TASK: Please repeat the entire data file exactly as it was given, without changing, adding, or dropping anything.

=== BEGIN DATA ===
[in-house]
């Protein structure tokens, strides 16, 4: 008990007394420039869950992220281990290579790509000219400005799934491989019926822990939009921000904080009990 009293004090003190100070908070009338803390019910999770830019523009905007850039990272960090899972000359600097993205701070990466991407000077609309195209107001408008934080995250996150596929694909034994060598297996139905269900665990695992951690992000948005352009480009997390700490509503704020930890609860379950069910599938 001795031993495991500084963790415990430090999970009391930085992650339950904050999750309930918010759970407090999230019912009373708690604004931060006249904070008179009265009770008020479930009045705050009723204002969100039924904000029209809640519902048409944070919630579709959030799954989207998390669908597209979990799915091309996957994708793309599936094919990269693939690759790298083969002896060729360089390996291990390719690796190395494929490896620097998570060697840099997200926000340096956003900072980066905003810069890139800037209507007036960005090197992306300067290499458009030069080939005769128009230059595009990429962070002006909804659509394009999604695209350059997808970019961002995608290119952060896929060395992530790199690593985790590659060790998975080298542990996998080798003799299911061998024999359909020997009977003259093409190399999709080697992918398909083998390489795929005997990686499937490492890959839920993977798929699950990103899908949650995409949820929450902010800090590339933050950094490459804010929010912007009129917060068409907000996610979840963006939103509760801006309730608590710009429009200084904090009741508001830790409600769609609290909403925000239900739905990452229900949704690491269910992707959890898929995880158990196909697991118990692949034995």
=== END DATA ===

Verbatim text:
[in-house]
């Protein structure tokens, strides 16, 4: 008990007394420039869950992220281990290579790509000219400005799934491989019926822990939009921000904080009990 009293004090003190100070908070009338803390019910999770830019523009905007850039990272960090899972000359600097993205701070990466991407000077609309195209107001408008934080995250996150596929694909034994060598297996139905269900665990695992951690992000948005352009480009997390700490509503704020930890609860379950069910599938 001795031993495991500084963790415990430090999970009391930085992650339950904050999750309930918010759970407090999230019912009373708690604004931060006249904070008179009265009770008020479930009045705050009723204002969100039924904000029209809640519902048409944070919630579709959030799954989207998390669908597209979990799915091309996957994708793309599936094919990269693939690759790298083969002896060729360089390996291990390719690796190395494929490896620097998570060697840099997200926000340096956003900072980066905003810069890139800037209507007036960005090197992306300067290499458009030069080939005769128009230059595009990429962070002006909804659509394009999604695209350059997808970019961002995608290119952060896929060395992530790199690593985790590659060790998975080298542990996998080798003799299911061998024999359909020997009977003259093409190399999709080697992918398909083998390489795929005997990686499937490492890959839920993977798929699950990103899908949650995409949820929450902010800090590339933050950094490459804010929010912007009129917060068409907000996610979840963006939103509760801006309730608590710009429009200084904090009741508001830790409600769609609290909403925000239900739905990452229900949704690491269910992707959890898929995880158990196909697991118990692949034995």